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Anger at QC’s ‘postman’ slur on solicitors

By Max Walters

The profession has hit back at a QC seeking election as vice-chair of the Criminal Bar Association after he appeared to liken solicitors to ‘the postman’ in a comment about the advocates’ graduated fee scheme (AGFS).

The comments appear in Simon Spence’s manifesto in which the QC, a member of Red Lion Chambers, says a new AGFS must be negotiated. He adds that the fee structure must be altered beyond just the removal of the page-count element, with payment for all hearings and proper reward for early preparation. To pay for this he suggests a ’re-allocation of funding away from the litigators’ fee.’

At present litigators ‘are often paid more than the advocate for little more than instructing counsel and inviting them onto the CCDCS [Crown Court Digital Case System]. It is quite wrong that the postman gets paid more than the person to whom he delivers the post and who has to read and digest it.’

The comments have outraged solicitors. In an open letter, published today, the Criminal Law Solicitors Association says solicitors see clients on ‘countless occasions’ before a brief is even delivered and that clients ‘regularly turn to us with a manner of problems that don’t ever come anywhere near your letterbox’.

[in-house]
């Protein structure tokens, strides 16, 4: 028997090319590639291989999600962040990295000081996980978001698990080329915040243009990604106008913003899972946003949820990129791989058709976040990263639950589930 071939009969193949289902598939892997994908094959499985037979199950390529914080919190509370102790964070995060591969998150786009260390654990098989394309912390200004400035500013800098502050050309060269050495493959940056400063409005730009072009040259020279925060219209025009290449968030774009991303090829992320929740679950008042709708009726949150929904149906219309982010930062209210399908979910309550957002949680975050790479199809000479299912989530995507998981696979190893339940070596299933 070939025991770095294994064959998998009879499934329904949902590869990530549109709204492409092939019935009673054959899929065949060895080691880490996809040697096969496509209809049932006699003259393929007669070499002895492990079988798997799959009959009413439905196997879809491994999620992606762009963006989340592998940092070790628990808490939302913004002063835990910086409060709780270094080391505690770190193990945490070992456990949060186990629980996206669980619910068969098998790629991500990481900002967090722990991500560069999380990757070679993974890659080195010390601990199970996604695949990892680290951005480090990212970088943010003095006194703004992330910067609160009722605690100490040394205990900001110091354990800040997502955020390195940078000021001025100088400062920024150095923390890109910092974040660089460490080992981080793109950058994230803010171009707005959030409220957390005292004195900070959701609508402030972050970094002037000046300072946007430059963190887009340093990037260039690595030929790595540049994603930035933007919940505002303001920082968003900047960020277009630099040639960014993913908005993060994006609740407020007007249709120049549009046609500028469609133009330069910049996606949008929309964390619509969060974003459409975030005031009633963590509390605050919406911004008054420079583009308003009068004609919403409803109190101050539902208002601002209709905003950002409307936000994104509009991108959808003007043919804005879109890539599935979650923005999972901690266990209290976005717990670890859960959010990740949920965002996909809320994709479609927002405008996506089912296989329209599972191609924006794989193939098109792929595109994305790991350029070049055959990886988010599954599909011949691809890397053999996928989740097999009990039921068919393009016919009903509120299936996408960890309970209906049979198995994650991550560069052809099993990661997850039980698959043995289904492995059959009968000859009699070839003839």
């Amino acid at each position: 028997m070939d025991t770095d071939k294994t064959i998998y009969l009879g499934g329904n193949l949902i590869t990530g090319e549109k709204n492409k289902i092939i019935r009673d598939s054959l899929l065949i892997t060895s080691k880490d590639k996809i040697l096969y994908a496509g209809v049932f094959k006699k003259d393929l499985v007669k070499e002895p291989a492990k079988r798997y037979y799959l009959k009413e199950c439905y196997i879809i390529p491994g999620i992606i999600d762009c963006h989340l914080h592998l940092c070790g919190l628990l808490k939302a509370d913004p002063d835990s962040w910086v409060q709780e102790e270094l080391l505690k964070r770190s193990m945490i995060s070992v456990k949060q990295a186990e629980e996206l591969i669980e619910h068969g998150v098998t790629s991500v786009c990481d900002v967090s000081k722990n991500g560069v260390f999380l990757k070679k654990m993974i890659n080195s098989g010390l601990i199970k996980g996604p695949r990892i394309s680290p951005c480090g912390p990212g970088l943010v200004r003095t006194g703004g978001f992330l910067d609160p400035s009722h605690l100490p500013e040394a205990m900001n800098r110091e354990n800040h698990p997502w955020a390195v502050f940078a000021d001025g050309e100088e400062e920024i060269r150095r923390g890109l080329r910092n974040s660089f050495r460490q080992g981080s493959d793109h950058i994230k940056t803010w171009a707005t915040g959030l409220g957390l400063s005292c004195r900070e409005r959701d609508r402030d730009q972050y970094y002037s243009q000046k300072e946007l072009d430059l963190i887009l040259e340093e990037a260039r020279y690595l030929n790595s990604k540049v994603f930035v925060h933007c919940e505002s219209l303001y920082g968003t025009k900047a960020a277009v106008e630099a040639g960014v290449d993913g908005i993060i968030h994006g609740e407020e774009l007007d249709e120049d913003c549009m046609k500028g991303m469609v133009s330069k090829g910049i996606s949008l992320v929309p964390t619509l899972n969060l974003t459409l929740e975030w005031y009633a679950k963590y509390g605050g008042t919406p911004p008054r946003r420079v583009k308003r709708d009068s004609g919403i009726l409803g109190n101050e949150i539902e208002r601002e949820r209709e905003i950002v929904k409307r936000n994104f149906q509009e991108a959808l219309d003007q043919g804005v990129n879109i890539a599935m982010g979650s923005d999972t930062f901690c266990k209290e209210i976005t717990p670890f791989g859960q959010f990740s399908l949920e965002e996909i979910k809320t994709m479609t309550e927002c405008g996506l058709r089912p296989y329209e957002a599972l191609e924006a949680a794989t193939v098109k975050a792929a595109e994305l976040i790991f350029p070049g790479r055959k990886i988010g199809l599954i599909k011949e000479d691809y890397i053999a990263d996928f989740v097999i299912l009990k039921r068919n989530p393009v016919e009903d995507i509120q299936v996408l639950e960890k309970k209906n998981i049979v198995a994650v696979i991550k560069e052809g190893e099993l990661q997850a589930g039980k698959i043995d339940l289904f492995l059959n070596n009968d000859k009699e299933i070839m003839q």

‘As “postmen” we represent our clients at the police station and at the magistrates court,’ the letter states. ‘Representation at the latter being paid for by the litigators’ fee that you believe ought to be cut’.

It goes on: ‘Legal aid isn’t just handed out. As “postmen” we sit with our client and fill in the forms. We obtain the necessary financial evidence and we submit the application. We do all of this so that both of us get paid.’

Jonathan Black, partner at criminal defence firm BSB Solicitors, said: ‘I doubt that Spence is alone in this view, it is one that may prevail in terms of the outcome of the election.’  He called for ‘an honest debate with the bar’.

Spence defended his comments in an open letter in which he stated that he was not suggesting a reduction in fee levels for solicitors. The letter adds: ‘The point I was seeking to make is that fewer cases proceed by way of committal through the magistrates’ court than was the case once and that the introduction of the CCDCS has removed the necessity of solicitors physically briefing counsel.’

(Courtesy: Law Society Gazette)